• The Philippines is victim of geography, poor infrastructure, poverty

    Owing to its location and geography, the Philippines is one of the most natural disaster-prone countries in the world. On average the country experiences nine major typhoons and 900 earthquakes annually, and it has twenty-five active volcanoes. Poor infrastructure and pervasive poverty exacerbate the impact of disasters, making them even more deadly and destructive. “In a cruel cycle, poverty and underdevelopment make disasters worse, and disasters make poverty and underdevelopment worse,” one observer notes.

  • Past as prologue: Insights from past natural disasters relevant today

    The increasing frequency and intensity of natural disasters constitute a daunting challenge to modern society, which is characterized by a heavy infrastructure and increasing population density. Until now, coping with natural disasters has involved expensive state intervention and technology-aided approaches, but researchers believes that the past contains a wealth of unexploited resources which could also provide solutions to the problems communities face when dealing with need to cope with, and recover from, natural disasters.

  • Climate scientists say renewables are not enough

    Some of the world’s top climatologists have declared their support for nuclear energy as a complementary energy source, alongside wind and solar as energy, which would cut fossil fuel pollution and reduce the growth of global warming. The scientists say that opposing fossil fuels and promoting renewable energy sources offer but a limited solution.

  • Philippines prepares for worse disasters to come

    On average, the Philippines experiences about twenty typhoons a year, including three super-typhoons and many incidents of flooding, drought, earthquakes, tremors, and occasional volcanic eruptions, making the country one of the most naturally disaster-prone areas in the world. Filipino government agencies, with the help of international disaster and relief agencies, have created new strategies for disaster preparedness, response, and mitigation which may well have potential applications in other parts of the world. As the impact of climate change grows more pronounced, the Philippines is becoming a hothouse for developing new methods and systems in the growing business of disaster relief.

  • Sunlight-activated nanogrid breaks down pollutants in water

    Oil spills do untold damage to the environment — to the waters they pollute and to marine and other wildlife. The Deepwater Horizon spill in the Gulf of Mexico in 2010, for example, the largest accidental marine oil spill in the history of the petroleum industry, flowed unabated for three months. Typically, such oil spills are extraordinarily difficult to clean up. Soon, however, the process may become infinitely easier and ecologically friendly, the result of a new invention — “nanogrid” — a large net consisting of metal grids made of a copper tungsten oxide, that, when activated by sunlight, can break down oil from a spill, leaving only biodegradable compounds behind.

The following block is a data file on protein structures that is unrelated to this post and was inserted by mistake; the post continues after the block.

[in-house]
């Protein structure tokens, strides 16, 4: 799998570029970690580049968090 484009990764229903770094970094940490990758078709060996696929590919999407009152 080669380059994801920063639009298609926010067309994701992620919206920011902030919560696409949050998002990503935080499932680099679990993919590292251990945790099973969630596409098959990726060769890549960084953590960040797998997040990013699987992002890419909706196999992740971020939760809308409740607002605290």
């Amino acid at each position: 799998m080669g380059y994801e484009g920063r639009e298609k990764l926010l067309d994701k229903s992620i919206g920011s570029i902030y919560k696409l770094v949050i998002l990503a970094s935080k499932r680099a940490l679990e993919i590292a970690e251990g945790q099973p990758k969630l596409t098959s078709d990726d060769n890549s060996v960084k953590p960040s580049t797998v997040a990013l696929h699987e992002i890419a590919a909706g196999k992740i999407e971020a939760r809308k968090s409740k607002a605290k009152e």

• Chelyabinsk meteor explosion a "wake-up call," scientists warn

    Three new studies have revealed details of the meteor that exploded above Russian city, Chelyabinsk, in February this year. Their findings provide information about the meteor’s origin, trajectory, power and damage by the airburst (the shock wave that travelled through the air from the explosion). These findings may help to refine theoretical models about the likely frequency of such events, the potential damage they could cause and hazard mitigation strategies needed for planetary protection.

  • Wildfire science returns to California’s Rim Fire

    The challenging job of managing wildfires rests with other agencies, but the U.S. Geological Survey (USGS) provides the underlying science for sound land management decisions, before, during, and after wildfires. The USGS role studying natural hazards such as floods, landslides, earthquakes, and volcanoes is well known, but fewer people are aware of the USGS scientific work in major wildfire events, which are one of the most regular and sometimes most devastating natural hazards in the West.